It is 11 am on Thursday morning, and the 2012 Ultra-Trail du Mont-Blanc begins tomorrow evening. Mike Foote and I meet in the lounge of his Chamonix, France hotel. We hug hello and then he drops into an overstuffed armchair, his limp limbs chasing the rest of his body like those of puppet that’s been dropped by its puppeteer. He smiles through puffy eyes and says he’s already had an espresso, but that he just woke up from his first night of sleep since his red-eye to Europe.
Mike props his flip flop clad feet onto a table between us. They immediately look strange, but it takes me a minute to realize why: There is not a thing visibly wrong with them. The skin is smooth and unblemished by callouses, cracks, or remnant blisters. All of his toes are straight, clearly never horked in one wrong direction or another. And he has all 10 toenails and not one of them is black or snaggle-toothed.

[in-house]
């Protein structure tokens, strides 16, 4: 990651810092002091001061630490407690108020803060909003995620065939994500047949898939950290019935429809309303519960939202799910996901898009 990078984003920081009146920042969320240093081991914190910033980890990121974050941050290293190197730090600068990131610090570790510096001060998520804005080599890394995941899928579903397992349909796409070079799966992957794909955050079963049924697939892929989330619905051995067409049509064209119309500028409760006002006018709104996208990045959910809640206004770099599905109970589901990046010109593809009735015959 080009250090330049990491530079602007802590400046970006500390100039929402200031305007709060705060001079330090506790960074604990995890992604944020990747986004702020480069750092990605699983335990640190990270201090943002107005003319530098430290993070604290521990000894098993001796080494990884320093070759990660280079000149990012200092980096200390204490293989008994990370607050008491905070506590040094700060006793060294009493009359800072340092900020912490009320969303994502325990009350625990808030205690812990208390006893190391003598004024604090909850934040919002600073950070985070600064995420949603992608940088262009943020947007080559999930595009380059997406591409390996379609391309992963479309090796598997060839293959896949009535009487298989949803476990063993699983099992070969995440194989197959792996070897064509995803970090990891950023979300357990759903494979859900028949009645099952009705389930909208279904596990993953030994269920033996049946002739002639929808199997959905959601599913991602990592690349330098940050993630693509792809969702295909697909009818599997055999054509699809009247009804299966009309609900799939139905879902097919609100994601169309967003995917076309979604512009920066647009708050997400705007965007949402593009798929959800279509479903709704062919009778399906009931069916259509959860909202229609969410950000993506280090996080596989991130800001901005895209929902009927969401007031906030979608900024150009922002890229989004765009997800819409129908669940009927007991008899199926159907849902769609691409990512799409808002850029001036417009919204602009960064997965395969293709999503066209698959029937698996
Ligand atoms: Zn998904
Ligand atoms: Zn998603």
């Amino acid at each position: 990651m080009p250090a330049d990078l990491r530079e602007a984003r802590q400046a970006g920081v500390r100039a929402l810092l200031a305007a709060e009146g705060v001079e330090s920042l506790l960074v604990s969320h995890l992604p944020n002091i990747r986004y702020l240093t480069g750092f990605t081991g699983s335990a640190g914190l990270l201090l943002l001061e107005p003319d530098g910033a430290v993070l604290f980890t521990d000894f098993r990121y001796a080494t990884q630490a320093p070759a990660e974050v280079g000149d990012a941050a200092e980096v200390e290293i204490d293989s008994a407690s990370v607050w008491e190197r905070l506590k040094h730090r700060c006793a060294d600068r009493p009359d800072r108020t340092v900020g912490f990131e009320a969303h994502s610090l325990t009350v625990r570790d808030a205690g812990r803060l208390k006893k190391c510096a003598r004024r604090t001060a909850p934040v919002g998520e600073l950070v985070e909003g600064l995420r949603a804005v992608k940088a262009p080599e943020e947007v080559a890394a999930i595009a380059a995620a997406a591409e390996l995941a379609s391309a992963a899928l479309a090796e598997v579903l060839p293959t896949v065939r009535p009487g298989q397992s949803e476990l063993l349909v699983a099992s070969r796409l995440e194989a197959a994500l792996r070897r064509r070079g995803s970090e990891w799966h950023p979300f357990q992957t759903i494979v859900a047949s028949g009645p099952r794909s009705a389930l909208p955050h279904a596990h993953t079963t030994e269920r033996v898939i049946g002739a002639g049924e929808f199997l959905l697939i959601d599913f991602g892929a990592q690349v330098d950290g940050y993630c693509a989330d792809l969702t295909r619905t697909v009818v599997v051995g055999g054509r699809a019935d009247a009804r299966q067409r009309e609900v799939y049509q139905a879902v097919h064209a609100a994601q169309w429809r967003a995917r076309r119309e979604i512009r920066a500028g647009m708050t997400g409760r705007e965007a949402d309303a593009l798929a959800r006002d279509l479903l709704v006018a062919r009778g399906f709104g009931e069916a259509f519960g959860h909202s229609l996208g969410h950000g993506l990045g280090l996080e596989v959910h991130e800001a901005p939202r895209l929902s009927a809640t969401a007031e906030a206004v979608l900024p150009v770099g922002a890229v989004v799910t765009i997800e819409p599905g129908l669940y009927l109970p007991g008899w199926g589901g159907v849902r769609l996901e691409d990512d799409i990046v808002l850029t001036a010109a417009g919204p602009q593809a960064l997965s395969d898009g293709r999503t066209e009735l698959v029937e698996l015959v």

Maybe spacey from jetlag, he doesn’t notice that I’ve been studying his feet. I say, “Mike, you have nice feet.” He recoils his legs a little to have a look and laughs, “Are they supposed to look bad?” I answer, “Have you seen those of some ultrarunners?” I am thinking of Tony Krupicka’s feet as I say this, which I saw on the sidelines of the Hardrock 100 earlier this summer and which I thought looked at the time like human ground beef. I am also thinking about mine, which I think never look good.
This foot discussion continues into probably the longest conversation about feet either of us have ever had. A conclusion is reached: Mike’s feet are almost miracles. The guy runs and races a ton, but they are no worse for the wear. Though we don’t know it as we make this declaration, they will prove more miraculous than ever when they carry him to a third-place finish at tomorrow’s race.